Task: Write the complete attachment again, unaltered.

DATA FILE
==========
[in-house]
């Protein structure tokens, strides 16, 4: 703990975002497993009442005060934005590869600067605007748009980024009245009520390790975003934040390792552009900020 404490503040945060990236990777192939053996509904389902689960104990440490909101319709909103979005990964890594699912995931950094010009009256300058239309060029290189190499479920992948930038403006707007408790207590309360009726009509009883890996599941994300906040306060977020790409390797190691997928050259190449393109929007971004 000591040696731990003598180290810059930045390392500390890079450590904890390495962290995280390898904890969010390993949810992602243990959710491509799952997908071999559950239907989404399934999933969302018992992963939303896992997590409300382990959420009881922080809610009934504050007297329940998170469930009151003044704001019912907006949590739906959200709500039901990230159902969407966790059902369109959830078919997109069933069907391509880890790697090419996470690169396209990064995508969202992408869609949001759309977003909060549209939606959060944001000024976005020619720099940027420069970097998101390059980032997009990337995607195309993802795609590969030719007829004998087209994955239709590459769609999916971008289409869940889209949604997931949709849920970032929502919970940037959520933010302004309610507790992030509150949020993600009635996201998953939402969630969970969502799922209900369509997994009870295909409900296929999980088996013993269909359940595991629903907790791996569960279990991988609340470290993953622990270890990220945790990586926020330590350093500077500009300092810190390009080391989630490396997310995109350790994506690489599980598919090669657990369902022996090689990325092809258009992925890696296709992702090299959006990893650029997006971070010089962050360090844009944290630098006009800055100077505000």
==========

[in-house]
């Protein structure tokens, strides 16, 4: 703990975002497993009442005060934005590869600067605007748009980024009245009520390790975003934040390792552009900020 404490503040945060990236990777192939053996509904389902689960104990440490909101319709909103979005990964890594699912995931950094010009009256300058239309060029290189190499479920992948930038403006707007408790207590309360009726009509009883890996599941994300906040306060977020790409390797190691997928050259190449393109929007971004 000591040696731990003598180290810059930045390392500390890079450590904890390495962290995280390898904890969010390993949810992602243990959710491509799952997908071999559950239907989404399934999933969302018992992963939303896992997590409300382990959420009881922080809610009934504050007297329940998170469930009151003044704001019912907006949590739906959200709500039901990230159902969407966790059902369109959830078919997109069933069907391509880890790697090419996470690169396209990064995508969202992408869609949001759309977003909060549209939606959060944001000024976005020619720099940027420069970097998101390059980032997009990337995607195309993802795609590969030719007829004998087209994955239709590459769609999916971008289409869940889209949604997931949709849920970032929502919970940037959520933010302004309610507790992030509150949020993600009635996201998953939402969630969970969502799922209900369509997994009870295909409900296929999980088996013993269909359940595991629903907790791996569960279990991988609340470290993953622990270890990220945790990586926020330590350093500077500009300092810190390009080391989630490396997310995109350790994506690489599980598919090669657990369902022996090689990325092809258009992925890696296709992702090299959006990893650029997006971070010089962050360090844009944290630098006009800055100077505000």